JEDDAH: Millions of Muslims around the world celebrate the festival of Eid Al-Fitr on Sunday under some form of lockdown because of the coronavirus pandemic.
Restrictions on movement to curb the spread of the virus, including a 24-hour curfew in Saudi Arabia, led to muted festivities, with none of the usual crowded streets, or malls packed with last-minute shoppers.
In an Eid message, King Salman thanked Saudis and expats in the Kingdom for complying with measures to protect their health. “I greatly appreciate your commitment to spending Eid Al-Fitr in your homes, consciously and responsibly, respecting social distancing procedures and sending Eid congratulations through electronic communications and correspondence,” he said.
Some Saudis said Eid under lockdown was a unique experience, and had forced them to consider alternatives to the usual celebrations. “I have never been this thoughtful about Eid before,” Amal Al-Thobaiti, from Jeddah, told Arab News.
“It is my first time putting this much effort into it, but with the current depressing crisis we couldn’t allow it to get gloomier.” Al-Thobaiti and her family made Eid decorations by hand, prepared a varied breakfast menu, and ordered Eid chocolates online.
“I also ordered gifts for the family online, and got myself new pajamas — it’s the first time for me doing all this and it feels like the first Eid ever,” she said. “I wanted to compensate for not being able to go to the sea or dine in a restaurant as usual.”
Elsewhere, a spike in coronavirus infections in Afghanistan on Saturday doubled the number of cases to nearly 10,000 from 10 days ago, forcing authorities to impose a strict Eid lockdown, especially in Kabul.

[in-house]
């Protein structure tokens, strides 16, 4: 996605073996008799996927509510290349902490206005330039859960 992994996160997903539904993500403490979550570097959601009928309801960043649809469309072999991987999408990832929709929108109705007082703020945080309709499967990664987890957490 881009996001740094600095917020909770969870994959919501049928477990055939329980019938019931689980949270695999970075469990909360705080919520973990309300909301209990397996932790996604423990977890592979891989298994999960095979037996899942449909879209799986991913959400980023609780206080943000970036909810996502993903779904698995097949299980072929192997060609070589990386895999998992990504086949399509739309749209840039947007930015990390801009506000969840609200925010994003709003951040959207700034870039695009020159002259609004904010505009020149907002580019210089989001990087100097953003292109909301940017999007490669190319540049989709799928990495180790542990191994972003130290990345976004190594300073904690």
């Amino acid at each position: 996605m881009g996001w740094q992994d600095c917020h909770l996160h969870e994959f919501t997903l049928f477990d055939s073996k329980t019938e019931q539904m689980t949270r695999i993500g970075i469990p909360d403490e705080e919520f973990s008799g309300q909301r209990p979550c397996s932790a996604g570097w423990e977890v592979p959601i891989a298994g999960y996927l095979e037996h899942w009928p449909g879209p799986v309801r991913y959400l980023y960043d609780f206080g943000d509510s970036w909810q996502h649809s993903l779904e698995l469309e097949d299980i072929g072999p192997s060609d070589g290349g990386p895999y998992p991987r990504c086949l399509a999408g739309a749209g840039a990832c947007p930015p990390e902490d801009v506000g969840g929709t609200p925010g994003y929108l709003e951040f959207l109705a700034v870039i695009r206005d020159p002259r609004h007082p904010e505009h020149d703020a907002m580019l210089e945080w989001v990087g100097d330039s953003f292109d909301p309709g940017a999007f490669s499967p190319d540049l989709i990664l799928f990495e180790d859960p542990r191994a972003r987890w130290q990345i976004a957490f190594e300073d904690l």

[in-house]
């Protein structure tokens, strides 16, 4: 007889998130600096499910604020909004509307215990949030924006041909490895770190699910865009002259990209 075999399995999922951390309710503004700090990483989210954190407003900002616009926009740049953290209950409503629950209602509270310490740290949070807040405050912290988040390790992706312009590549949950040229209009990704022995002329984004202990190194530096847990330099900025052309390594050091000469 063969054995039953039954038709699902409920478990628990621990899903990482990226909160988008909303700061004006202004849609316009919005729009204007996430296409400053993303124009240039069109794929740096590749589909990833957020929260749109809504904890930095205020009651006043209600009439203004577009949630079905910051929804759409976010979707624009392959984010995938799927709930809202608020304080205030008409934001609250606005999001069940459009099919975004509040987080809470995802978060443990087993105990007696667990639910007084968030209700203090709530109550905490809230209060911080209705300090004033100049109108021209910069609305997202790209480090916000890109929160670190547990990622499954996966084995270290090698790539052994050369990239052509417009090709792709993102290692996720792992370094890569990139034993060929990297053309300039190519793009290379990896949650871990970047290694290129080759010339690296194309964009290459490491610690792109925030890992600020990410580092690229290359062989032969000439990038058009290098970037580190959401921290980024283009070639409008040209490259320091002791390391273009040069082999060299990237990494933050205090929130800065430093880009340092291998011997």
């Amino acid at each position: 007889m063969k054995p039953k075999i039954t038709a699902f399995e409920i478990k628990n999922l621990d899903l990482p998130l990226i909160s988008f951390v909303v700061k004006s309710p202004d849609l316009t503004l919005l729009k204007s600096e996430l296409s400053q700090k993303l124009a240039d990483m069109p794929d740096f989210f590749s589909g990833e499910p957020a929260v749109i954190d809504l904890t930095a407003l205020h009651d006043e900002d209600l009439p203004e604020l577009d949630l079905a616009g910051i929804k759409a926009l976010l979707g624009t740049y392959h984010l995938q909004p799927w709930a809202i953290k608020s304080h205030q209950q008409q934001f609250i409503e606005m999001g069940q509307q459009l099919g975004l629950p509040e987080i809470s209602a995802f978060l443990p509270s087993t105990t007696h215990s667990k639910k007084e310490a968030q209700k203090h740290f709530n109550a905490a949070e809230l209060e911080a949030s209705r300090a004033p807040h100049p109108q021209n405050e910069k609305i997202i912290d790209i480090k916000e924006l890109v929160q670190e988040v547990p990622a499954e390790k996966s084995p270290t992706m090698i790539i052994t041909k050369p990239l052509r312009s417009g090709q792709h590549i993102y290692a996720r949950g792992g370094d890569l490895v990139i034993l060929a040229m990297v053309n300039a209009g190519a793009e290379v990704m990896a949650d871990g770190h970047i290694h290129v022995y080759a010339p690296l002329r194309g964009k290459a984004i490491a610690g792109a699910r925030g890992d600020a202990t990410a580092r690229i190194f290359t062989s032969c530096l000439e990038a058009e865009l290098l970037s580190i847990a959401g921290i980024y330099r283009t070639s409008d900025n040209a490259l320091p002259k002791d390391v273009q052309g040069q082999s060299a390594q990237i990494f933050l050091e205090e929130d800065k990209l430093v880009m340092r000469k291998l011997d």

In Indonesia, the world’s largest Muslim-majority country, people turned to smugglers and fake documents to evade a travel ban and reach home in time for Eid.
Every year millions take part in a mass migration similar to Chinese New Year. Fearing a public health disaster, the government banned travel, but then relaxed the ban for those who could prove they were virus-free and had a professional reason to travel.
Police are now battling a tide of fake travel documents being sold online and through word of mouth.
Millions of Muslims across Africa, where 100,000 have been infected by the virus, also celebrated a different Eid. Mosques in Somalia’s capital Mogadishu were crowded, making social distancing impossible. However, most streets were empty, and the children who normally flock to public gardens for Eid were nowhere to be seen.
In Niger’s capital Niamey and Tanzania’s capital Dar es Salaam, some mosques were crowded as usual, but many were closed as imams decided they could not hold prayers safely. One man in Abidjan in Cote d’Ivoire said: “We miss all the people, all the human warmth. There is no holiday atmosphere.”